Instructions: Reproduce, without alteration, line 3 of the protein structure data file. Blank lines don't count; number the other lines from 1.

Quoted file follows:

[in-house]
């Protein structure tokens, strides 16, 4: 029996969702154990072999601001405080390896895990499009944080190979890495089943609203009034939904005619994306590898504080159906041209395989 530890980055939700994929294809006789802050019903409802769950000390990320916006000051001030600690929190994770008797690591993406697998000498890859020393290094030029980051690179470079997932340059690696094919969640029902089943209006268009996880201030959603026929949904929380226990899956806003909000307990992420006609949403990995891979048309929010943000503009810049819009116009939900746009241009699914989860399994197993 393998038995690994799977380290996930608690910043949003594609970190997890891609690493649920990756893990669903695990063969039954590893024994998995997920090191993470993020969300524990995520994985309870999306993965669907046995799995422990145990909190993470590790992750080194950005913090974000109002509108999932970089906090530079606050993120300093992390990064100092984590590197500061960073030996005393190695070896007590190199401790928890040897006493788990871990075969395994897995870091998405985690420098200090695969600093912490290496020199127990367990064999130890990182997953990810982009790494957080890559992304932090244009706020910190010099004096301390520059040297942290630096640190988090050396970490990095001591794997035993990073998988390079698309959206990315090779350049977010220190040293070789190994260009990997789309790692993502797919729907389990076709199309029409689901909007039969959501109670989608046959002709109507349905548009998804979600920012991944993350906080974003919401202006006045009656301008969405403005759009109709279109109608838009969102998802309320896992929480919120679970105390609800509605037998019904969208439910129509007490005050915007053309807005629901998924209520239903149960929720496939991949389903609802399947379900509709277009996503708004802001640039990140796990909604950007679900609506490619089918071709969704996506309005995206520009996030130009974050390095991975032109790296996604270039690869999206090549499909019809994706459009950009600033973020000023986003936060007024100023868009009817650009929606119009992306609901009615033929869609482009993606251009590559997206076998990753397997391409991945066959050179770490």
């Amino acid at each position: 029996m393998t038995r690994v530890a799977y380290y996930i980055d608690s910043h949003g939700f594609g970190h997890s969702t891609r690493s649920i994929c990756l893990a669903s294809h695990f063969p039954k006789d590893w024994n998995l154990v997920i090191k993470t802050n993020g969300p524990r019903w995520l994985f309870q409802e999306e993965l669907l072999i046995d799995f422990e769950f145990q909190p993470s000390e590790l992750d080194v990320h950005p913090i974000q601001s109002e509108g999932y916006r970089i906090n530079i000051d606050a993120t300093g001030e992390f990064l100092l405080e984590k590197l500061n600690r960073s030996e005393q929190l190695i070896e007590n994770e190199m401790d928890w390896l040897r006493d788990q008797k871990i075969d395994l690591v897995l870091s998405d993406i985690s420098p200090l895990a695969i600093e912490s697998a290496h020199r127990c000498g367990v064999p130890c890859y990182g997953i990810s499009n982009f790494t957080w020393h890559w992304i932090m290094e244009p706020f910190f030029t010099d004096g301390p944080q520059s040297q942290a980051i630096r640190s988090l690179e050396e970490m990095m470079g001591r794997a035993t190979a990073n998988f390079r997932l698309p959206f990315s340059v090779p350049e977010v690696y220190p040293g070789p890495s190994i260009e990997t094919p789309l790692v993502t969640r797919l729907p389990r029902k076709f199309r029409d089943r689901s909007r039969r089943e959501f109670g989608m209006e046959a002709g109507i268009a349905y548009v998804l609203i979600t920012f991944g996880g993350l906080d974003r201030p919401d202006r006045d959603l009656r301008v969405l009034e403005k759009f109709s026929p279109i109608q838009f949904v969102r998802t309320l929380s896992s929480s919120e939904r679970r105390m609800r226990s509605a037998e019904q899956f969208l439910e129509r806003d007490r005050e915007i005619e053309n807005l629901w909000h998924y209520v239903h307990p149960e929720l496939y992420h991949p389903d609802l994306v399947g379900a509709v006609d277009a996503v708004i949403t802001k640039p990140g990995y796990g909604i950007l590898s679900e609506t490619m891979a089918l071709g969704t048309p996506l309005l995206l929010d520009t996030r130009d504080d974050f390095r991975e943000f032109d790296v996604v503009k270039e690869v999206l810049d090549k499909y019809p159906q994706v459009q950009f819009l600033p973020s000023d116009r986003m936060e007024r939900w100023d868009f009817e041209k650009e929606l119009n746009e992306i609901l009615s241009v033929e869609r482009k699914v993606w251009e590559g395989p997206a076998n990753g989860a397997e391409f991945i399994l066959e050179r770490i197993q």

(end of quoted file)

């Amino acid at each position: 029996m393998t038995r690994v530890a799977y380290y996930i980055d608690s910043h949003g939700f594609g970190h997890s969702t891609r690493s649920i994929c990756l893990a669903s294809h695990f063969p039954k006789d590893w024994n998995l154990v997920i090191k993470t802050n993020g969300p524990r019903w995520l994985f309870q409802e999306e993965l669907l072999i046995d799995f422990e769950f145990q909190p993470s000390e590790l992750d080194v990320h950005p913090i974000q601001s109002e509108g999932y916006r970089i906090n530079i000051d606050a993120t300093g001030e992390f990064l100092l405080e984590k590197l500061n600690r960073s030996e005393q929190l190695i070896e007590n994770e190199m401790d928890w390896l040897r006493d788990q008797k871990i075969d395994l690591v897995l870091s998405d993406i985690s420098p200090l895990a695969i600093e912490s697998a290496h020199r127990c000498g367990v064999p130890c890859y990182g997953i990810s499009n982009f790494t957080w020393h890559w992304i932090m290094e244009p706020f910190f030029t010099d004096g301390p944080q520059s040297q942290a980051i630096r640190s988090l690179e050396e970490m990095m470079g001591r794997a035993t190979a990073n998988f390079r997932l698309p959206f990315s340059v090779p350049e977010v690696y220190p040293g070789p890495s190994i260009e990997t094919p789309l790692v993502t969640r797919l729907p389990r029902k076709f199309r029409d089943r689901s909007r039969r089943e959501f109670g989608m209006e046959a002709g109507i268009a349905y548009v998804l609203i979600t920012f991944g996880g993350l906080d974003r201030p919401d202006r006045d959603l009656r301008v969405l009034e403005k759009f109709s026929p279109i109608q838009f949904v969102r998802t309320l929380s896992s929480s919120e939904r679970r105390m609800r226990s509605a037998e019904q899956f969208l439910e129509r806003d007490r005050e915007i005619e053309n807005l629901w909000h998924y209520v239903h307990p149960e929720l496939y992420h991949p389903d609802l994306v399947g379900a509709v006609d277009a996503v708004i949403t802001k640039p990140g990995y796990g909604i950007l590898s679900e609506t490619m891979a089918l071709g969704t048309p996506l309005l995206l929010d520009t996030r130009d504080d974050f390095r991975e943000f032109d790296v996604v503009k270039e690869v999206l810049d090549k499909y019809p159906q994706v459009q950009f819009l600033p973020s000023d116009r986003m936060e007024r939900w100023d868009f009817e041209k650009e929606l119009n746009e992306i609901l009615s241009v033929e869609r482009k699914v993606w251009e590559g395989p997206a076998n990753g989860a397997e391409f991945i399994l066959e050179r770490i197993q």